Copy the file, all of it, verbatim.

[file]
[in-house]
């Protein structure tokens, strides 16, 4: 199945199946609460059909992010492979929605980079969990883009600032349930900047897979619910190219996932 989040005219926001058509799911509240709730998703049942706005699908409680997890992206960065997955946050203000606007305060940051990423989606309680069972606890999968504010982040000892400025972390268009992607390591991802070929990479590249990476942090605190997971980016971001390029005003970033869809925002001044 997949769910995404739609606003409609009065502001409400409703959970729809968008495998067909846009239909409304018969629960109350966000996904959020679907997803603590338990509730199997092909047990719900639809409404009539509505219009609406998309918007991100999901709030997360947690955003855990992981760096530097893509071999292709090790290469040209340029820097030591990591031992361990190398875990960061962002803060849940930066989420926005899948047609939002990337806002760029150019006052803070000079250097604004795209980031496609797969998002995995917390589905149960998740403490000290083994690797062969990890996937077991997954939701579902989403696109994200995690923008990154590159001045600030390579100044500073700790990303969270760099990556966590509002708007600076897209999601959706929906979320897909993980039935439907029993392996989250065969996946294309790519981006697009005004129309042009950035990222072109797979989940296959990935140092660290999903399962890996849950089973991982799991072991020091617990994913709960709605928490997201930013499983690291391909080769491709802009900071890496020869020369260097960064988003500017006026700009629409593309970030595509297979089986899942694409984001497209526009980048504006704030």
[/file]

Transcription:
[in-house]
């Protein structure tokens, strides 16, 4: 199945199946609460059909992010492979929605980079969990883009600032349930900047897979619910190219996932 989040005219926001058509799911509240709730998703049942706005699908409680997890992206960065997955946050203000606007305060940051990423989606309680069972606890999968504010982040000892400025972390268009992607390591991802070929990479590249990476942090605190997971980016971001390029005003970033869809925002001044 997949769910995404739609606003409609009065502001409400409703959970729809968008495998067909846009239909409304018969629960109350966000996904959020679907997803603590338990509730199997092909047990719900639809409404009539509505219009609406998309918007991100999901709030997360947690955003855990992981760096530097893509071999292709090790290469040209340029820097030591990591031992361990190398875990960061962002803060849940930066989420926005899948047609939002990337806002760029150019006052803070000079250097604004795209980031496609797969998002995995917390589905149960998740403490000290083994690797062969990890996937077991997954939701579902989403696109994200995690923008990154590159001045600030390579100044500073700790990303969270760099990556966590509002708007600076897209999601959706929906979320897909993980039935439907029993392996989250065969996946294309790519981006697009005004129309042009950035990222072109797979989940296959990935140092660290999903399962890996849950089973991982799991072991020091617990994913709960709605928490997201930013499983690291391909080769491709802009900071890496020869020369260097960064988003500017006026700009629409593309970030595509297979089986899942694409984001497209526009980048504006704030």